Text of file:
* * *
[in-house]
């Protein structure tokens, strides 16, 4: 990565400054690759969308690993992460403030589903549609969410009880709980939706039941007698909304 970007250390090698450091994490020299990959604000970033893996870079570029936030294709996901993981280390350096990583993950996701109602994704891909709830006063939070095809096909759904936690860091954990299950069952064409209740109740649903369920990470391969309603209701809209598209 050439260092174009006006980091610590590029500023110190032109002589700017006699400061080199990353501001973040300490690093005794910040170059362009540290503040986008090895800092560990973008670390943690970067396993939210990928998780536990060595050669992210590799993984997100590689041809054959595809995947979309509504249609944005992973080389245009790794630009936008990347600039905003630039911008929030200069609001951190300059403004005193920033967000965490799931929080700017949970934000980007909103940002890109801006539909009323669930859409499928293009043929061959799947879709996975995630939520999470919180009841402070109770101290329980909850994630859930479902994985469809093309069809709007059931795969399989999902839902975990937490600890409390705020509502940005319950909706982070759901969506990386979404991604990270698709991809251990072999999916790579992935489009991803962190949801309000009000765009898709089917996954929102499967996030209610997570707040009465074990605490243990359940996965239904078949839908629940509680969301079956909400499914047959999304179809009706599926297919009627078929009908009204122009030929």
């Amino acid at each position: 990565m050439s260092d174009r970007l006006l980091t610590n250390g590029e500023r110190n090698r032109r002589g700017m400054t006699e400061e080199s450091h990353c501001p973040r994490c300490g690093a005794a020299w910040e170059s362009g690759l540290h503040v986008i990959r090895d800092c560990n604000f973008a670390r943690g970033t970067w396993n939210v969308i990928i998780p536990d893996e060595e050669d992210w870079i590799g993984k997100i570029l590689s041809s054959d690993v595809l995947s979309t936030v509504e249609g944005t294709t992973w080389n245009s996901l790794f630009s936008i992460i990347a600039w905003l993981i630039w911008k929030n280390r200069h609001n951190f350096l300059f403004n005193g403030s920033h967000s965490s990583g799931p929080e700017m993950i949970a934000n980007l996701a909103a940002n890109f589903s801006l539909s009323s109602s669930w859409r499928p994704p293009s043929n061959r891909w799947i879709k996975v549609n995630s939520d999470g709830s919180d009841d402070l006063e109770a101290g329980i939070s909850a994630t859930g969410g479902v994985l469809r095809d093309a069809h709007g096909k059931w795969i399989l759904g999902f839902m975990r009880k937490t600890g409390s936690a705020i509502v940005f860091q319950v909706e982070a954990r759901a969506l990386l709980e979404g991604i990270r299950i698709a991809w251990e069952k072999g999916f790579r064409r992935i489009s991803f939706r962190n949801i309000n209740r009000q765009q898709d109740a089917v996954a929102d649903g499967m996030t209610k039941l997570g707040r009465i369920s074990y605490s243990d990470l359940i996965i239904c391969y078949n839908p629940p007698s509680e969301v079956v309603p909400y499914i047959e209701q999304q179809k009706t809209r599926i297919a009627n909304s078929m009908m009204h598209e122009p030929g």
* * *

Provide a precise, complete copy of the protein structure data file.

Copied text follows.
[in-house]
């Protein structure tokens, strides 16, 4: 990565400054690759969308690993992460403030589903549609969410009880709980939706039941007698909304 970007250390090698450091994490020299990959604000970033893996870079570029936030294709996901993981280390350096990583993950996701109602994704891909709830006063939070095809096909759904936690860091954990299950069952064409209740109740649903369920990470391969309603209701809209598209 050439260092174009006006980091610590590029500023110190032109002589700017006699400061080199990353501001973040300490690093005794910040170059362009540290503040986008090895800092560990973008670390943690970067396993939210990928998780536990060595050669992210590799993984997100590689041809054959595809995947979309509504249609944005992973080389245009790794630009936008990347600039905003630039911008929030200069609001951190300059403004005193920033967000965490799931929080700017949970934000980007909103940002890109801006539909009323669930859409499928293009043929061959799947879709996975995630939520999470919180009841402070109770101290329980909850994630859930479902994985469809093309069809709007059931795969399989999902839902975990937490600890409390705020509502940005319950909706982070759901969506990386979404991604990270698709991809251990072999999916790579992935489009991803962190949801309000009000765009898709089917996954929102499967996030209610997570707040009465074990605490243990359940996965239904078949839908629940509680969301079956909400499914047959999304179809009706599926297919009627078929009908009204122009030929």
């Amino acid at each position: 990565m050439s260092d174009r970007l006006l980091t610590n250390g590029e500023r110190n090698r032109r002589g700017m400054t006699e400061e080199s450091h990353c501001p973040r994490c300490g690093a005794a020299w910040e170059s362009g690759l540290h503040v986008i990959r090895d800092c560990n604000f973008a670390r943690g970033t970067w396993n939210v969308i990928i998780p536990d893996e060595e050669d992210w870079i590799g993984k997100i570029l590689s041809s054959d690993v595809l995947s979309t936030v509504e249609g944005t294709t992973w080389n245009s996901l790794f630009s936008i992460i990347a600039w905003l993981i630039w911008k929030n280390r200069h609001n951190f350096l300059f403004n005193g403030s920033h967000s965490s990583g799931p929080e700017m993950i949970a934000n980007l996701a909103a940002n890109f589903s801006l539909s009323s109602s669930w859409r499928p994704p293009s043929n061959r891909w799947i879709k996975v549609n995630s939520d999470g709830s919180d009841d402070l006063e109770a101290g329980i939070s909850a994630t859930g969410g479902v994985l469809r095809d093309a069809h709007g096909k059931w795969i399989l759904g999902f839902m975990r009880k937490t600890g409390s936690a705020i509502v940005f860091q319950v909706e982070a954990r759901a969506l990386l709980e979404g991604i990270r299950i698709a991809w251990e069952k072999g999916f790579r064409r992935i489009s991803f939706r962190n949801i309000n209740r009000q765009q898709d109740a089917v996954a929102d649903g499967m996030t209610k039941l997570g707040r009465i369920s074990y605490s243990d990470l359940i996965i239904c391969y078949n839908p629940p007698s509680e969301v079956v309603p909400y499914i047959e209701q999304q179809k009706t809209r599926i297919a009627n909304s078929m009908m009204h598209e122009p030929g």